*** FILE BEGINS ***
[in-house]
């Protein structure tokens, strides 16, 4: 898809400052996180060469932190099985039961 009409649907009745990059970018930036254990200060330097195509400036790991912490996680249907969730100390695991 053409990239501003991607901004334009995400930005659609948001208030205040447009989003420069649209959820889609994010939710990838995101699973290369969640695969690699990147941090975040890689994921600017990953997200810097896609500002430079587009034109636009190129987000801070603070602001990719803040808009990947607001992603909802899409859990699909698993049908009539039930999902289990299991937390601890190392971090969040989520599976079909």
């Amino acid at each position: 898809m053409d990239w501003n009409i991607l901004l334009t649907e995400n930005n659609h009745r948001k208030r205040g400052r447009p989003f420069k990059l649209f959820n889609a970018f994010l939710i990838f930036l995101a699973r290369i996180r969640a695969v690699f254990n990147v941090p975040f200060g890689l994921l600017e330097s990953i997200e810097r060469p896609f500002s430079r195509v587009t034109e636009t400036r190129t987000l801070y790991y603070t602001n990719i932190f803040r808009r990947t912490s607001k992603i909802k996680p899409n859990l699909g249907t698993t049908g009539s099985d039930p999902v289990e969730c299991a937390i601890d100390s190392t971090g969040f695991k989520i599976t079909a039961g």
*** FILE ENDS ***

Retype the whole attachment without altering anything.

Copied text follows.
[in-house]
């Protein structure tokens, strides 16, 4: 898809400052996180060469932190099985039961 009409649907009745990059970018930036254990200060330097195509400036790991912490996680249907969730100390695991 053409990239501003991607901004334009995400930005659609948001208030205040447009989003420069649209959820889609994010939710990838995101699973290369969640695969690699990147941090975040890689994921600017990953997200810097896609500002430079587009034109636009190129987000801070603070602001990719803040808009990947607001992603909802899409859990699909698993049908009539039930999902289990299991937390601890190392971090969040989520599976079909």
């Amino acid at each position: 898809m053409d990239w501003n009409i991607l901004l334009t649907e995400n930005n659609h009745r948001k208030r205040g400052r447009p989003f420069k990059l649209f959820n889609a970018f994010l939710i990838f930036l995101a699973r290369i996180r969640a695969v690699f254990n990147v941090p975040f200060g890689l994921l600017e330097s990953i997200e810097r060469p896609f500002s430079r195509v587009t034109e636009t400036r190129t987000l801070y790991y603070t602001n990719i932190f803040r808009r990947t912490s607001k992603i909802k996680p899409n859990l699909g249907t698993t049908g009539s099985d039930p999902v289990e969730c299991a937390i601890d100390s190392t971090g969040f695991k989520i599976t079909a039961g």